• The Star Staff

Health chief: Next executive order is more restrictive, but not a return to full lockdown


By Pedro Correa Henry

Twitter: @PCorreaHenry

Special to The Star


Island Health Secretary Lorenzo González Feliciano said on Tuesday that the next executive order, expected to be announced today by Gov. Wanda Vázquez Garced, is going to be more restrictive than Executive Order 2020-041, which authorized a limited reopening -- up to 50 percent capacity -- of malls, automobile dealerships, churches, beauty salons and restaurants in Puerto Rico during the coronavirus pandemic.


González Feliciano said the medical and economic task forces reached a consensus at a meeting at La Fortaleza with Vázquez and himself. He said that as a follow-up to the most recent order, the Economic Task Force submitted an inspection plan while the Health Department is in charge of designing educational campaigns to use with all sectors on complying with safety measures in the fight against the coronavirus and the disease it causes, COVID-19.


When asked by a member of the press if a lockdown is to be issued for any specific sector, the Health chief said the new order was not going to be as restrictive as the May 1 order.


“It’s more restrictive than [Executive] Order [2020-0]41, but the next order is unlike Executive Order 038. It’s not a full lockdown, it’s not a complete shutdown -- it is not,” he said. “We have to wait for the governor as there are some elements and details that are being looked over at this moment along with other petitions that are being made that she must study as the first executive.”


Meanwhile, González Feliciano said he has been “very clear” when it comes to citizens being undisciplined as they have lowered their guard and, for this reason, the department had to rely on developing educational campaigns to persuade all sectors to comply with social distancing and the use of face masks.


“Another thing that is important is the oversight, the enforcement, complying with the order and the educational part, where there are some proposals to tackle and try to approach all populations, recognizing their variations and delivering educational campaigns,” he said.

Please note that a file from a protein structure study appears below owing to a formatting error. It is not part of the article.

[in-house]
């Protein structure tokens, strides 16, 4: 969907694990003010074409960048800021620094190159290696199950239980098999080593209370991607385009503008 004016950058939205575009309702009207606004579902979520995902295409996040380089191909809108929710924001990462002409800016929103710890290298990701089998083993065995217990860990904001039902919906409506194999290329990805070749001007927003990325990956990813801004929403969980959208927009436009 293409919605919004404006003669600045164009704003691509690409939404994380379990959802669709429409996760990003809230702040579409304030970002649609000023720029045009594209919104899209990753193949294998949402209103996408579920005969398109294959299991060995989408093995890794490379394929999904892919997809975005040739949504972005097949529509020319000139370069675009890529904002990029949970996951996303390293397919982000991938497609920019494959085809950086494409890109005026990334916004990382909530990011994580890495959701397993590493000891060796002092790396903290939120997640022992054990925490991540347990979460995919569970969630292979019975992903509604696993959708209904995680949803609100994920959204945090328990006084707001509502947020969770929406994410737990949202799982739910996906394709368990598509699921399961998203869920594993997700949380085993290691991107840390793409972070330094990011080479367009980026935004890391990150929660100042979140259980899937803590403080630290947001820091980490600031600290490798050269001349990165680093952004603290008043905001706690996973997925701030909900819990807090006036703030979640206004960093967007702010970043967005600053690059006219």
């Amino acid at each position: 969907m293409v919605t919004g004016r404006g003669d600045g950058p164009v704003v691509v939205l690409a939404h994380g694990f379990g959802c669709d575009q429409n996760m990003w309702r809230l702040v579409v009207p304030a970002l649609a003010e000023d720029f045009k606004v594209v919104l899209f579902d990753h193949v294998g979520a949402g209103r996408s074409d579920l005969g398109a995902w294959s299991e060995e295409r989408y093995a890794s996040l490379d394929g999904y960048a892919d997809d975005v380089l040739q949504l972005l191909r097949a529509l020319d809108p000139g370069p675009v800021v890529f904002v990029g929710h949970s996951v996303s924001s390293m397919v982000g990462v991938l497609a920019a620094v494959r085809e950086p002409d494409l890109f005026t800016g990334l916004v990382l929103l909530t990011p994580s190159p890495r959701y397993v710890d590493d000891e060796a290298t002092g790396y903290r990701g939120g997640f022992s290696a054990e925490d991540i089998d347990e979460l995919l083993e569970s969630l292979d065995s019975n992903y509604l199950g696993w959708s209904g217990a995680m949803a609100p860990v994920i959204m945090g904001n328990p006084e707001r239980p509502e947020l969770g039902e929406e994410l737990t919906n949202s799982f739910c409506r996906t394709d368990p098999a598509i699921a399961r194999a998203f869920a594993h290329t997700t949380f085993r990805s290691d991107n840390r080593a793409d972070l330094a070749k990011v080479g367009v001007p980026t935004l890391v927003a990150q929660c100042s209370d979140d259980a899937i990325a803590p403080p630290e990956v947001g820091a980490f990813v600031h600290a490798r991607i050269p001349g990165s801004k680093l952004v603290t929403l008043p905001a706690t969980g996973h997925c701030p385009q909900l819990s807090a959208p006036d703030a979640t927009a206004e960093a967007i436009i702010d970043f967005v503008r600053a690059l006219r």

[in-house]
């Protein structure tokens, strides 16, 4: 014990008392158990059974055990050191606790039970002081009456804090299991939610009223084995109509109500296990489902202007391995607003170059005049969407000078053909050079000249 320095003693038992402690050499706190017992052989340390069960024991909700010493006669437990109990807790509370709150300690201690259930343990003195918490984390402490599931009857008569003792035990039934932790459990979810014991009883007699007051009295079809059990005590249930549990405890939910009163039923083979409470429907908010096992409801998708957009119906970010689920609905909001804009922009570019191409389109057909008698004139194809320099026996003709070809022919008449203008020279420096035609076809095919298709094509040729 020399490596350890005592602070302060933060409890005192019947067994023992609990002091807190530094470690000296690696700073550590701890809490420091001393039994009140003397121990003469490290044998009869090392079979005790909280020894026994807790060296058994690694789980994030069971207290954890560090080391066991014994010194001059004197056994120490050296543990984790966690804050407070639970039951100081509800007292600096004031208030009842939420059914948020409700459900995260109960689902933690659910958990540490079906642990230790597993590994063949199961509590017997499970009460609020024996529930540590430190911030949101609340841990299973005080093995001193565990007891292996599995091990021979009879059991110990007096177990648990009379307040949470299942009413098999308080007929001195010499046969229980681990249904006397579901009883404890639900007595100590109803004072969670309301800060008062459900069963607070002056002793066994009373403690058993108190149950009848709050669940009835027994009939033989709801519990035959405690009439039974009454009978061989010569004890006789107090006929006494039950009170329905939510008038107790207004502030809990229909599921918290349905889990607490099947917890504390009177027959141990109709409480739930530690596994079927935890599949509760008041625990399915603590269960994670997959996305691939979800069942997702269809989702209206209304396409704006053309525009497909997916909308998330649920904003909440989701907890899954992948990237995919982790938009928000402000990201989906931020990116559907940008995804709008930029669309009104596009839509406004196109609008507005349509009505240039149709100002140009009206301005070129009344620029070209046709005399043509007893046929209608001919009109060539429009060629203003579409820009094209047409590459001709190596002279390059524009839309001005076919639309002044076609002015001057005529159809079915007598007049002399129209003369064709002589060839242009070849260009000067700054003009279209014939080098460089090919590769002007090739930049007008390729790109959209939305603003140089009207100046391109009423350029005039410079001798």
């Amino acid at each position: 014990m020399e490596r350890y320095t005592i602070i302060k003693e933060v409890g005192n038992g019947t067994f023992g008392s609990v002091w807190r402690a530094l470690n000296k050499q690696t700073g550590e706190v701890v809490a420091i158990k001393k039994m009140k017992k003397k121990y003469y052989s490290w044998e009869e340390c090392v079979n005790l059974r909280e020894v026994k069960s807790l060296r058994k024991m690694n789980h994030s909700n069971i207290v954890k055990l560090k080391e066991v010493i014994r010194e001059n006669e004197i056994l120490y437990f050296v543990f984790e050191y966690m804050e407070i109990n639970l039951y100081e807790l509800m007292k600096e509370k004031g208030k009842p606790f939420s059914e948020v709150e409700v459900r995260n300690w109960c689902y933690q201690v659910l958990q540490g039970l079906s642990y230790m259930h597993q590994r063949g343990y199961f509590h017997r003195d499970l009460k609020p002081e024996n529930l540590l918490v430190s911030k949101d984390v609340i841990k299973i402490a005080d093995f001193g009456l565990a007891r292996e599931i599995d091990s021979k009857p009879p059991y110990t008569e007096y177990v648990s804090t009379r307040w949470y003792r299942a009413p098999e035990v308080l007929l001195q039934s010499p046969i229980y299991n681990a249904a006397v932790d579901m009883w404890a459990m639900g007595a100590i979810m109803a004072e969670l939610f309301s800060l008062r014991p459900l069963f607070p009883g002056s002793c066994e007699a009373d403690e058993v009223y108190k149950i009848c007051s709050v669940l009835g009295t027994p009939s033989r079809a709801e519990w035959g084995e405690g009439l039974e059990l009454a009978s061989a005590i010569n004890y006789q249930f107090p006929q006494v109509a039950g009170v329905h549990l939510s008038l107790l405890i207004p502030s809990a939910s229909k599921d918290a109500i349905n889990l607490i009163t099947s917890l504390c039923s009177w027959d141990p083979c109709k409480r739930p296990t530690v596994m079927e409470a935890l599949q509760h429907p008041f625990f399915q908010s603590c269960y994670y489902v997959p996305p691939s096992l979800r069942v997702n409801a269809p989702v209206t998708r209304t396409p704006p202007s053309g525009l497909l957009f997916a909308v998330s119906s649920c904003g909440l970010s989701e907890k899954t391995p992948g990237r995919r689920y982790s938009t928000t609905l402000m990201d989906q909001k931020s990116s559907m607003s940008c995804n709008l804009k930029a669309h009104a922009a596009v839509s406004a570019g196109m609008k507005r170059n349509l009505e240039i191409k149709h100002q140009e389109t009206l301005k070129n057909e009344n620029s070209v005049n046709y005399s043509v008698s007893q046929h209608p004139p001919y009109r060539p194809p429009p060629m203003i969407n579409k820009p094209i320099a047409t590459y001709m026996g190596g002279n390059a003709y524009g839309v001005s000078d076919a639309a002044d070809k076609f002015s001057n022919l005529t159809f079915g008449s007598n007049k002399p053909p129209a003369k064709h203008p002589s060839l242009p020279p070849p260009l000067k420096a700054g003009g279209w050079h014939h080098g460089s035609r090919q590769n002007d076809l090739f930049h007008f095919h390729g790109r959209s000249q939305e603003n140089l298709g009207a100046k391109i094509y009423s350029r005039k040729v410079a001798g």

The island’s top physician said the department is setting up a meeting with both the Puerto Rico Mayors Federation and Puerto Rico Mayors Association to advise members on what to do at electoral events after what happened Sunday night with the celebrations that followed the conclusion of the primary elections might have an impact on positive COVID-19 cases.


“There might be an impact, but, as always, we have to wait from 14 to 21 days from that time,” González Feliciano said. “So, as the numbers take their course, they should reflect if there was an impact due to these events in terms of positive cases, hospitalizations and, potentially, deaths.”


Regarding a shortage of reagents for molecular tests to detect COVID-19, González Feliciano said the pharmaceutical company Roche met with both the governor and himself and agreed to distribute 44,000 tests a month. Likewise, he said that the shortage is not due to a lack of funds, as they are using funds provided by the Coronavirus Relief, Aid and Economic Security (CARES) Act, but rather is more of an availability issue with other American pharmaceutical companies.


“This is not a question of economic capability,” the Health secretary said. “I want you to understand that the reagents [issue] is not due to a lack of money as we are using funds from the CARES Act. Anyone who says that does not know what we are doing. It has nothing to do with [lacking] economic capability for an acquisition.”


On Tuesday the Health Department reported record numbers as 633 COVID-19 cases were confirmed with sample dates from Aug. 3 to Aug. 14, along with 394 probable cases, with screening done from Aug. 5 to Aug. 15, and 11 deaths.


The new executive order could be in effect for 21 days starting Saturday.

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